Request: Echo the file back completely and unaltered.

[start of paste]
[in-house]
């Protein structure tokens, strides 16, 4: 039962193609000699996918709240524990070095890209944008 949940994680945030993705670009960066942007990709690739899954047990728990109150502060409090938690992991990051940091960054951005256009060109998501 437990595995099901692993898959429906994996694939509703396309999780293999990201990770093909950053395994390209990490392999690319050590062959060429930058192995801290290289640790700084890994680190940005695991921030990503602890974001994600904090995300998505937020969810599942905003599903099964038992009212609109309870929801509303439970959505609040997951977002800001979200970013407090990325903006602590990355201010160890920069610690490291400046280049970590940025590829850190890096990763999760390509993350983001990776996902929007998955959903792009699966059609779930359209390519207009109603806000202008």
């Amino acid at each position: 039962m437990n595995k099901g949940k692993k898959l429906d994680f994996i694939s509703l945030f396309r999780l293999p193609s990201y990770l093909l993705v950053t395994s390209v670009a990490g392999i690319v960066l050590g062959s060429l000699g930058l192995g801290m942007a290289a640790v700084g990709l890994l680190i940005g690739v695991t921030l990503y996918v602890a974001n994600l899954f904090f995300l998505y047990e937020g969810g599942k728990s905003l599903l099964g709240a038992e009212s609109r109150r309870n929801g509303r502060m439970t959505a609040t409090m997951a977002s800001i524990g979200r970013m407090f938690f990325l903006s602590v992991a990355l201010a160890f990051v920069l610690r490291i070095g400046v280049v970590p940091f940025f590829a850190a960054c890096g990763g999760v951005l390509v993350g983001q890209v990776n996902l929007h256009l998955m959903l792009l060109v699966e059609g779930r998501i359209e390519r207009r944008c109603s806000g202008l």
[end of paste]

[in-house]
């Protein structure tokens, strides 16, 4: 039962193609000699996918709240524990070095890209944008 949940994680945030993705670009960066942007990709690739899954047990728990109150502060409090938690992991990051940091960054951005256009060109998501 437990595995099901692993898959429906994996694939509703396309999780293999990201990770093909950053395994390209990490392999690319050590062959060429930058192995801290290289640790700084890994680190940005695991921030990503602890974001994600904090995300998505937020969810599942905003599903099964038992009212609109309870929801509303439970959505609040997951977002800001979200970013407090990325903006602590990355201010160890920069610690490291400046280049970590940025590829850190890096990763999760390509993350983001990776996902929007998955959903792009699966059609779930359209390519207009109603806000202008």
């Amino acid at each position: 039962m437990n595995k099901g949940k692993k898959l429906d994680f994996i694939s509703l945030f396309r999780l293999p193609s990201y990770l093909l993705v950053t395994s390209v670009a990490g392999i690319v960066l050590g062959s060429l000699g930058l192995g801290m942007a290289a640790v700084g990709l890994l680190i940005g690739v695991t921030l990503y996918v602890a974001n994600l899954f904090f995300l998505y047990e937020g969810g599942k728990s905003l599903l099964g709240a038992e009212s609109r109150r309870n929801g509303r502060m439970t959505a609040t409090m997951a977002s800001i524990g979200r970013m407090f938690f990325l903006s602590v992991a990355l201010a160890f990051v920069l610690r490291i070095g400046v280049v970590p940091f940025f590829a850190a960054c890096g990763g999760v951005l390509v993350g983001q890209v990776n996902l929007h256009l998955m959903l792009l060109v699966e059609g779930r998501i359209e390519r207009r944008c109603s806000g202008l």